Karen Bradley delaying a decision around possible pay cuts for MLAs is “dithering” and “morally indefensible,” Lady Sylvia Hermon has told the Commons.
The North Down MP was speaking after the secretary of state’s announcement that she was “minded” to cut salaries by 27.5% – but would consult the parties before making a final decision.
Members of the Assembly have continued to receive full pay despite the power-sharing institutions collapsing in January 2017.
Mrs Bradley’s predecessor James Brokenshire commissioned former Assembly chief executive Trevor Reaney to examine the controversial issue of paying MLAs who are not performing their roles as legislators due to the political impasse.
Before Christmas, Mr Reaney recommended the 27.5% cut, a move that would take the average salary of £49,500 to £35,888 in two stages.
Mrs Bradley told the Commons she would seek to introduce legislation at Westminster that would hand her the power to vary MLA pay.
“Further to that, I am minded to reduce pay in line with the Reaney Review recommendation, but I would welcome full and final representations from the NI parties before I make a final decision,” she said.
Lady Hermon said she was disappointed that the Northern Ireland secretary continues to “dither about cutting the salaries of MLAs”.
She also said that paying full salaries to MLAs when the Assembly is suspended is “morally indefensible”.
TUV leader Jim Allister described Mrs Bradley’s statement as a “non announcement” and said it was “further evidence of the UK government’s refusal to face reality when it comes to the failure of the Belfast Agreement”.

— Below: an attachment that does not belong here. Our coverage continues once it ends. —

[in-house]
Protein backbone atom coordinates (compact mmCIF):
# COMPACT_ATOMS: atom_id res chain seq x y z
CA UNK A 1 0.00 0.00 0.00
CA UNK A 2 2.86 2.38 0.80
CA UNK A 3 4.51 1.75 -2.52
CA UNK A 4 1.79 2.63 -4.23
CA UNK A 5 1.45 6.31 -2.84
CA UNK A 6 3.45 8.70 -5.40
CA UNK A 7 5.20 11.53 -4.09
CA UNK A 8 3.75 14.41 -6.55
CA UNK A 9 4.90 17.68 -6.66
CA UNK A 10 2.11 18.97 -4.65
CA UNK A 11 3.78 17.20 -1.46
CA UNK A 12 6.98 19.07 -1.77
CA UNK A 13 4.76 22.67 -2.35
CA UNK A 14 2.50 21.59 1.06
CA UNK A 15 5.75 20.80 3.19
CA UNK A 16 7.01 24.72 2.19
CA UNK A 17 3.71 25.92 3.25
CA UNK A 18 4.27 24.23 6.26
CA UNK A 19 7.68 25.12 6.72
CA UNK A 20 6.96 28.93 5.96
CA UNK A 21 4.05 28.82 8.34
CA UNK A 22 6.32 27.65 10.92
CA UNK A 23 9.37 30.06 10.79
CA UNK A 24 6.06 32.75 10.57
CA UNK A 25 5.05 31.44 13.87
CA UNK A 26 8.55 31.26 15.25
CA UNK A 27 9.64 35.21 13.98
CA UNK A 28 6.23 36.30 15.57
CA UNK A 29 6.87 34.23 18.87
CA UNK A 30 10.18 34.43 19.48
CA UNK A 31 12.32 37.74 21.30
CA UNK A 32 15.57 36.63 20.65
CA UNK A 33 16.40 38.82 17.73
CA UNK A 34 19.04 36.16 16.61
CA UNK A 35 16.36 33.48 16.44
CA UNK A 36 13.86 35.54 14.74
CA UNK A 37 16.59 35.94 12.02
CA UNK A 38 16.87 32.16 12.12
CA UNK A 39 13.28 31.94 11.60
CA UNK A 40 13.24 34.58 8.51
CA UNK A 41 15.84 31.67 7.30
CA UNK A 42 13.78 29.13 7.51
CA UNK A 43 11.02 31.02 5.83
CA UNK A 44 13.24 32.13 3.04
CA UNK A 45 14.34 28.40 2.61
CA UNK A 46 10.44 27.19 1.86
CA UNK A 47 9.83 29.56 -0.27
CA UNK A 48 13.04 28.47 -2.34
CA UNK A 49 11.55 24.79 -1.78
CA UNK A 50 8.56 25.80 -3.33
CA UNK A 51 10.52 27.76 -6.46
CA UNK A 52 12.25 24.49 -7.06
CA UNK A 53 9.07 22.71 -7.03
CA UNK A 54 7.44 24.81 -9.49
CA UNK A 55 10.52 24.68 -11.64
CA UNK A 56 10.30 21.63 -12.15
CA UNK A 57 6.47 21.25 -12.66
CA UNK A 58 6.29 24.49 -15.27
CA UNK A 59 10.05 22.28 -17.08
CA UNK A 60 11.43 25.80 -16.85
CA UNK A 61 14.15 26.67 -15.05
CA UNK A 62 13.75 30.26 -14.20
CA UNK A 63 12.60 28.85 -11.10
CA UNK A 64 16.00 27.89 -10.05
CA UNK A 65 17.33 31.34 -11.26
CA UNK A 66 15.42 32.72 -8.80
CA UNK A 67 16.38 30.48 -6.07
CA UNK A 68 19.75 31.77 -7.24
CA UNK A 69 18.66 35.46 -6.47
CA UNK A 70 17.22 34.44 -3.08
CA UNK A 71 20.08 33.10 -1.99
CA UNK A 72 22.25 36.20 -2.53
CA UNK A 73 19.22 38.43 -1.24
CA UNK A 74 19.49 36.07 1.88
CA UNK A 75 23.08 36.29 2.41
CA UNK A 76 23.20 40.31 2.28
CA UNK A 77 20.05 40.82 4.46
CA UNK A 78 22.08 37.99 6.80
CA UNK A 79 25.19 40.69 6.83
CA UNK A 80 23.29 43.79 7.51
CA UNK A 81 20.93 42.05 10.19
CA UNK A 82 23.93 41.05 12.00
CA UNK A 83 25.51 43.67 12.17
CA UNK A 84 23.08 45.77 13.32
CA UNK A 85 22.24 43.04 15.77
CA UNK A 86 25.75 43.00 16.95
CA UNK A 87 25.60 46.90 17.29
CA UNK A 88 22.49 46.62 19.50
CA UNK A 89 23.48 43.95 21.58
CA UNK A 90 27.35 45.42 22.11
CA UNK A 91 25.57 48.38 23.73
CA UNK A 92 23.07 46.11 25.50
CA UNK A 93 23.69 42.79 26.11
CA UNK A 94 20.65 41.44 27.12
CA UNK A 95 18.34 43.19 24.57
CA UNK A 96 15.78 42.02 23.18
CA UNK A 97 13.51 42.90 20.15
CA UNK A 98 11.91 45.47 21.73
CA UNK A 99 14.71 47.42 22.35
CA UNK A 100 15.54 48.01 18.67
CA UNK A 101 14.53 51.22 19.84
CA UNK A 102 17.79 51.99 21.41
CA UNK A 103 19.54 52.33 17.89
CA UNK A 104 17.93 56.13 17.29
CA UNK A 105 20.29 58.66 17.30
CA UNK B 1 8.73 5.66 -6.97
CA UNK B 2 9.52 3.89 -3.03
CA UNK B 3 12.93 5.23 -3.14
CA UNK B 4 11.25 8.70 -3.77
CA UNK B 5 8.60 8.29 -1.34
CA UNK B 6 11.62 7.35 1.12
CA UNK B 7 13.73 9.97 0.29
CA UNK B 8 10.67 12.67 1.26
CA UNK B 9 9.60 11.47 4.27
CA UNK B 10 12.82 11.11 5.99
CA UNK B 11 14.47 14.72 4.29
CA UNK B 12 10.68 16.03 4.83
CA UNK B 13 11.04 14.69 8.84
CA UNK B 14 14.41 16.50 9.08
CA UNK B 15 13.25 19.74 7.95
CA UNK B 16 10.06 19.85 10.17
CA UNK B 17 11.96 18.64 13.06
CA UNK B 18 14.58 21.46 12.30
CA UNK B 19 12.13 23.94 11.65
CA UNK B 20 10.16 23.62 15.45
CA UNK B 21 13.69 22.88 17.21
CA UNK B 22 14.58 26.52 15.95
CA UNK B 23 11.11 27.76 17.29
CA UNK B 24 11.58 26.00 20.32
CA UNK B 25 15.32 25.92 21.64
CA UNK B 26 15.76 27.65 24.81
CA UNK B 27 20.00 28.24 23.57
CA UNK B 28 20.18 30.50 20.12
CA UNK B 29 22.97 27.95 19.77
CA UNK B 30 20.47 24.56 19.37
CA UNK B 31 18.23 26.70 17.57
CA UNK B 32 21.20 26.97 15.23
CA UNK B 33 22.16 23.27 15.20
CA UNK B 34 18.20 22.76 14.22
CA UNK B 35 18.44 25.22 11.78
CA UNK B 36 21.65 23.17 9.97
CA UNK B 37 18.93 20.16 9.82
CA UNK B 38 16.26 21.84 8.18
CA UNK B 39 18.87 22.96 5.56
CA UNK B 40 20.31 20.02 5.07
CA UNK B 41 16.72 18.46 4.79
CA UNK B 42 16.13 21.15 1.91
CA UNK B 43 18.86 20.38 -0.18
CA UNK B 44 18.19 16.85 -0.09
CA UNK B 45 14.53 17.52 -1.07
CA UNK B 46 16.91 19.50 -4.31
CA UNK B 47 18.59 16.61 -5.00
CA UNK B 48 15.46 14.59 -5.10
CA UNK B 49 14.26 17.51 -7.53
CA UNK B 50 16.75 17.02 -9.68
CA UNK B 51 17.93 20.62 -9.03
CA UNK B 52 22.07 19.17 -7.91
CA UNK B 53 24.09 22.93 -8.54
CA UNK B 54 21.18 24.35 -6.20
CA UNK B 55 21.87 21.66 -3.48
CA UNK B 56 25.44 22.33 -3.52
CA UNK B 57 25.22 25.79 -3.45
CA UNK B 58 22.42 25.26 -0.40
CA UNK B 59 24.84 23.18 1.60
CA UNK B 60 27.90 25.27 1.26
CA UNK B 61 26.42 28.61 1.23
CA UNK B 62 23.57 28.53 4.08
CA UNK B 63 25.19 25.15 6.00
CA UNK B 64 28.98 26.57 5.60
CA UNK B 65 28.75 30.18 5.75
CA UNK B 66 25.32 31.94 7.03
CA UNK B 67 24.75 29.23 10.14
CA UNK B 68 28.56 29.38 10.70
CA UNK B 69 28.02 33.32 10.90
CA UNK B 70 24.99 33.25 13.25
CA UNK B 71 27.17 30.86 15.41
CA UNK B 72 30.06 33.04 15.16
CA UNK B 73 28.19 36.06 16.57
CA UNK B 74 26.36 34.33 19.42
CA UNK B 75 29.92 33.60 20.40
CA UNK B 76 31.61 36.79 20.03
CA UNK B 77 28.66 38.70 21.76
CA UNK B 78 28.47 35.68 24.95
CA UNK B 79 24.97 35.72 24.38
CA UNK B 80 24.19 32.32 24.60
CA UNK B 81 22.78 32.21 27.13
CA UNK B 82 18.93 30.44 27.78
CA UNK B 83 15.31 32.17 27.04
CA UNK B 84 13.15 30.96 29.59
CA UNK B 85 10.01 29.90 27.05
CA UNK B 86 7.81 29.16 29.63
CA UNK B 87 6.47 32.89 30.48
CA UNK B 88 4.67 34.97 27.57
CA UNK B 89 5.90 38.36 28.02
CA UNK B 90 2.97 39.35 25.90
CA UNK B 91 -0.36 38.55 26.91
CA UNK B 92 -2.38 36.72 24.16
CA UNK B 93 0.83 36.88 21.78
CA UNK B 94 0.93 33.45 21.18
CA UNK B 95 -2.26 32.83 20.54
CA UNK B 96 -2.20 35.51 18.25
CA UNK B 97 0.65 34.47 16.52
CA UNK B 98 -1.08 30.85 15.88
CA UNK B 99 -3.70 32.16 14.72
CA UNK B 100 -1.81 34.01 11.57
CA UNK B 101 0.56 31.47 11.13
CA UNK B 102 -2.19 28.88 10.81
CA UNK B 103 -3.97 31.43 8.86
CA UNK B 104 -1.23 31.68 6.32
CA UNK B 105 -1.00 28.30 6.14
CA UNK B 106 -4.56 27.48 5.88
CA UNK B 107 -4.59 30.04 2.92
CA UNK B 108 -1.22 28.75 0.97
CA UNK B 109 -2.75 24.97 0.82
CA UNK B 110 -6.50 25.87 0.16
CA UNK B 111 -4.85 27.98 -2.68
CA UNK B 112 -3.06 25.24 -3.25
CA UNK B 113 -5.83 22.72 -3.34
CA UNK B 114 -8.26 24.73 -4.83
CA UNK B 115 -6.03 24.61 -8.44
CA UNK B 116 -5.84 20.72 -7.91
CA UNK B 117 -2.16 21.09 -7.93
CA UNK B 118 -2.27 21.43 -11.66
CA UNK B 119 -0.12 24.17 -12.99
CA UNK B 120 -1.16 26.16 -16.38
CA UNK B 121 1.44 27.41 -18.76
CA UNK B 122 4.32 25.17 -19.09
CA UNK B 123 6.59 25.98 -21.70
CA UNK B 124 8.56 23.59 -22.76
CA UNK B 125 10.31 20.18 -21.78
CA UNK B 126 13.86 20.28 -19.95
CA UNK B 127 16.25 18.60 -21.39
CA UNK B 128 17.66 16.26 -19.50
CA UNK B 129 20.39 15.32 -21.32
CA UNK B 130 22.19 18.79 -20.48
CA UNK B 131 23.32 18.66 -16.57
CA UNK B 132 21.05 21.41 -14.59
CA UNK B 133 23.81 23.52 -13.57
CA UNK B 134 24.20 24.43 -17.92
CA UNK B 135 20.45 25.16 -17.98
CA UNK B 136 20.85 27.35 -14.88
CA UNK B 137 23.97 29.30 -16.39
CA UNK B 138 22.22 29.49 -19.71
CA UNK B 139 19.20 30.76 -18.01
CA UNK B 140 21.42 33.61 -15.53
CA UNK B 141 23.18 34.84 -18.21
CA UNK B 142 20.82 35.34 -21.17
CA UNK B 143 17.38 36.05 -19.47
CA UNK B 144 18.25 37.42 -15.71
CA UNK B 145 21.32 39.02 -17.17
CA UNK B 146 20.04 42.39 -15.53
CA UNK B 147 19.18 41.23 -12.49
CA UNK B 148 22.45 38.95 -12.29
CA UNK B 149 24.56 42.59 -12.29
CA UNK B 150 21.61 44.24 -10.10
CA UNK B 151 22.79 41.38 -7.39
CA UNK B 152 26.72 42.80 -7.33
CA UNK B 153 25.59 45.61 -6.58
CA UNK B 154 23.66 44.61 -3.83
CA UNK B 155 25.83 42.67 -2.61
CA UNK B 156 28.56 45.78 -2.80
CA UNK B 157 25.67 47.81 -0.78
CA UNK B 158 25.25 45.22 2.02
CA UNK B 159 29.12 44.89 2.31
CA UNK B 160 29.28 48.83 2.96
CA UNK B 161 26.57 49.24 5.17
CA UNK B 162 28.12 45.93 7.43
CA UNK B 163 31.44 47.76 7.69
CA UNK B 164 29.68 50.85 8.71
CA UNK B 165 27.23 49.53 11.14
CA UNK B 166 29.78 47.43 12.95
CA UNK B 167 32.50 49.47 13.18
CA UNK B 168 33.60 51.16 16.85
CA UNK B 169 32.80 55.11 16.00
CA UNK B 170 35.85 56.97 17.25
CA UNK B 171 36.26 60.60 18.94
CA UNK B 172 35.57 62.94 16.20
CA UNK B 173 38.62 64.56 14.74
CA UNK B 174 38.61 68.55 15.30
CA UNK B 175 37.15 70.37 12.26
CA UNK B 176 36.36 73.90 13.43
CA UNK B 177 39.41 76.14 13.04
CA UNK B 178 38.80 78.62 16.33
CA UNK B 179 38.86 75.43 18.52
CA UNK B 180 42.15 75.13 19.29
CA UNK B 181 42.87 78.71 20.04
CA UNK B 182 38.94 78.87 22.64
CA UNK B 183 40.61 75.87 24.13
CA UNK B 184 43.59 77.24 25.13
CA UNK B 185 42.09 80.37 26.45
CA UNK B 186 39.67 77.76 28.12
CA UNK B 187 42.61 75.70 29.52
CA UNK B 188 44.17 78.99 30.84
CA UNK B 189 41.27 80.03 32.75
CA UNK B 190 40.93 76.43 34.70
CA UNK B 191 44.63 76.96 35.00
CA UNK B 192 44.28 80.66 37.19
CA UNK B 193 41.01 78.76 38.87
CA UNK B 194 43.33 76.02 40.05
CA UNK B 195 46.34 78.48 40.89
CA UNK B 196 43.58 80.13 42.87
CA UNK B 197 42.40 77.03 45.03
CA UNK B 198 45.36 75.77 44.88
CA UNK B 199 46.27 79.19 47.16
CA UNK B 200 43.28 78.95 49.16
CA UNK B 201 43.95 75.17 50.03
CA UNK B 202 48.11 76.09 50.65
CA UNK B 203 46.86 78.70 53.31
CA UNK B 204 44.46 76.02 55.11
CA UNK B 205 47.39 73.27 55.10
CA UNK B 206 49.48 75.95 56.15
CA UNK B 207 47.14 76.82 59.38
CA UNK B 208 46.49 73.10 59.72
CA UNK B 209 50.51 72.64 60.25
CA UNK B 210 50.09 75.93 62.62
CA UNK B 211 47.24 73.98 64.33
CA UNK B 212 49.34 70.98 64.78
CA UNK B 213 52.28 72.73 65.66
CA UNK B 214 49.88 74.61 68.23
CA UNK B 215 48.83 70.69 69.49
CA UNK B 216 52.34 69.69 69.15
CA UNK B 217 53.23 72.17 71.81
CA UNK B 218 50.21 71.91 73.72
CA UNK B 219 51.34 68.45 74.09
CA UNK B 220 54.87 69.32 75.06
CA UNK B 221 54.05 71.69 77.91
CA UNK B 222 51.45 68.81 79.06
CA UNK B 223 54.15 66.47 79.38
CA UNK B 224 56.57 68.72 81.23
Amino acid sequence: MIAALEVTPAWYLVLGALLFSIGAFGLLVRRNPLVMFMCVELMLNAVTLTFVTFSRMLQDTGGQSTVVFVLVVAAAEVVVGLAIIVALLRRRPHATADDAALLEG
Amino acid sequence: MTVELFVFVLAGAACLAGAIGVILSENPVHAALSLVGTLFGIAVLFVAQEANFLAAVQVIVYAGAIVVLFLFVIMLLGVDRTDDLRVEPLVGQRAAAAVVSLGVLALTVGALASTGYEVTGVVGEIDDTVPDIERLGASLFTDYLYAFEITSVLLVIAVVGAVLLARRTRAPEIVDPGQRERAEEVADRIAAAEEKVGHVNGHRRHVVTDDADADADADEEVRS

Mr Allister added: “In the absence of the Assembly functioning the public rightly demand and expect action.”
Bumper Graham of the Nipsa trade union accused Mrs Bradley of having “fudged” making a hard decision.
“MLAs have been on full pay for 15 months and any ordinary worker who was not carrying out their full duties would be dismissed by now,” he told the BBC.
Mrs Bradley has also announced that a cap to stem money paid out through the botched green energy Renewable Heat Incentive would be extended for another year.
“I also intend to act to extend the cost-capping of the current Renewable Heat Incentive scheme in Northern Ireland, which the Assembly had put in place over a year ago,” she said.
Mrs Bradley said her powers as secretary of state remained limited, as was the scope of Westminster to pass laws on devolved issues.
She said that meant fundamental decisions were not being taken in Northern Ireland.
Mrs Bradley said it would therefore be “irresponsible” for the government not to consider “different arrangements” for the Province while the ongoing impasse continued.
“I would welcome the views and proposals of the Northern Ireland parties and others on how such arrangements – providing for local decision-making and scrutiny, on a cross-community basis – might be achieved in the continued absence of an Executive. Let me be clear that this in no way affects my commitment to the Belfast Agreement nor my commitment to continue to work to remove the barriers to the restoration of devolution.”
SDLP MLA Nichola Mallon said: “Despite the fact that the Good Friday Agreement offers a way forward through the convening of the Intergovernmental Conference, the secretary of state continues to choose a path of political drift rather than one of political solutions.”
Nigel Dodds of the DUP said he welcomed the reassurances from Mrs Bradley.
He said: “It is very welcome that the secretary of state has announced she is going to take a series of decisions which the government is beginning to take for the good government of Northern Ireland.
“This is long overdue but is very necessary. I also welcome that she is willing to look at arrangements providing for local decision making and scrutiny on a cross-community basis.”